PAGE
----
Joseph Torres

Senior Director of Strategy and Engagement
Free Press
Joseph works for Free Press. He advocates in Washington to ensure that our nation’s media policies serve the public interest and works to build coalitions to broaden the movement's base. Joseph is also the co-author with Juan Gonzalez of the New York Times bestseller News for All the People: The Epic Story of Race and the American Media.

Presentations from Facing Race 2018

Kerner at 50 — Owning Our Stories and Our Narratives

The media system, like the criminal justice, educational, and other systems, wasn’t created to help communities of color. The mainstream media has been a primary author of a racist narrative that supports destructive policies and practices that harm our communities.

This is why it is worthy remembering the 50th anniversary of the Kerner Commission report. The Commission was appointed by President Johnson to study the causes of the racial uprisings in 1967 in cities like Newark and Detroit. But the report also documented the media’s role in contributing to our nation’s racial divisions which persists today.

Meanwhile, it is almost impossible for people of color to achieve racial justice if we are unable to tell our own stories. But people of color own few broadcast outlets and fewer cable networks due to institutional and structural racism. This is why a small group of media makers of color have worked together this past year to tell the story of race and media by reflecting on the 50th anniversary of the Kerner Commission report. During this session, we will explore in small group discussions what media makers can accomplish by working collectively to organize and tell stories that challenges systemic racism in the media. We will also discuss what media transformation looks like. And what should be the story of race and media 50 years from now?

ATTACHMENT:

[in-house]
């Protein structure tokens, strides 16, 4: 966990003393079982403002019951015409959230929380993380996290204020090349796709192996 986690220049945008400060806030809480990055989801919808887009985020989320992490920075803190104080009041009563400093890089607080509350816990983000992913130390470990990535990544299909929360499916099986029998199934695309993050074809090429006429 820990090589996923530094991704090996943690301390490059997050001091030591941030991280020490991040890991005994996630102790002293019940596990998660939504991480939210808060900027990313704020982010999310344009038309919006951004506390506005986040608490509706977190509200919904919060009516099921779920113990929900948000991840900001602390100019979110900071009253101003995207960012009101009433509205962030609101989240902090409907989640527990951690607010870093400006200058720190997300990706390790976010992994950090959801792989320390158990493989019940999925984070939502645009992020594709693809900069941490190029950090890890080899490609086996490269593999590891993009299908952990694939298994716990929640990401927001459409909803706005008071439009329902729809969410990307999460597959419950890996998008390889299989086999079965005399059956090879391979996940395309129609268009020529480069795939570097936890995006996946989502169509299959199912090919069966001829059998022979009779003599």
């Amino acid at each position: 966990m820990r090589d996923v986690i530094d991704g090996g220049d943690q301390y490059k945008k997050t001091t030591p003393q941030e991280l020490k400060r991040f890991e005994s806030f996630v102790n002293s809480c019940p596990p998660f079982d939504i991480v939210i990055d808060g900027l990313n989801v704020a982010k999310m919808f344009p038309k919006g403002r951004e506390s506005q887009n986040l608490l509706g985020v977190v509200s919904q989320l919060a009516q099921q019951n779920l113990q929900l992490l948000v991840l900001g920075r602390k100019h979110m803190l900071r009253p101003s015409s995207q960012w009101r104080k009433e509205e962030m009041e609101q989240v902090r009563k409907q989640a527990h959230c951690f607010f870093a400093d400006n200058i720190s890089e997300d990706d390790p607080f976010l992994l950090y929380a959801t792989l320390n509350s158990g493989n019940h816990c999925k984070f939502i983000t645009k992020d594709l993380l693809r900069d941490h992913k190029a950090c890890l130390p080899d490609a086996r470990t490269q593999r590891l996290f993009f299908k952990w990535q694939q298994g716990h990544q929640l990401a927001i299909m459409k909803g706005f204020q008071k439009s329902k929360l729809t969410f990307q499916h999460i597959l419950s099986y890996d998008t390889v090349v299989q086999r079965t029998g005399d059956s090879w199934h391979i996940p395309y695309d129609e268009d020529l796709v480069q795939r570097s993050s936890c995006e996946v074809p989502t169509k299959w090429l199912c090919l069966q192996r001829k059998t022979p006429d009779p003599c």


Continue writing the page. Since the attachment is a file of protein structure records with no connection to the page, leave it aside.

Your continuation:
Speakers: Joseph Torres, Brandi Collins-Dexter

Presentations from Facing Race 2016

Digital Jim Crow: Hi-Tech Policing, Racism and Resistance in the 21st Century

In the 19th century, Jim Crow laws enforced racial segregation at the state and local level. By the 20th century these laws were replaced with discriminatory drug and crime policies that created a new, racially biased system of mass incarceration. From the increasing use of fusion centers to police technologies and predictive policing practices, the Internet and related digital technologies facilitate the speed, scale, and secrecy of policing -- and exacerbate racial bias. Across the country, communities of color are fighting back. Learn about the ways high-tech policing threatens racial justice, hear stories of resistance, and learn how you can protect your city from racial bias in high-tech policing.

Speakers: Malkia Cyril, Hamid Khan, Joseph Torres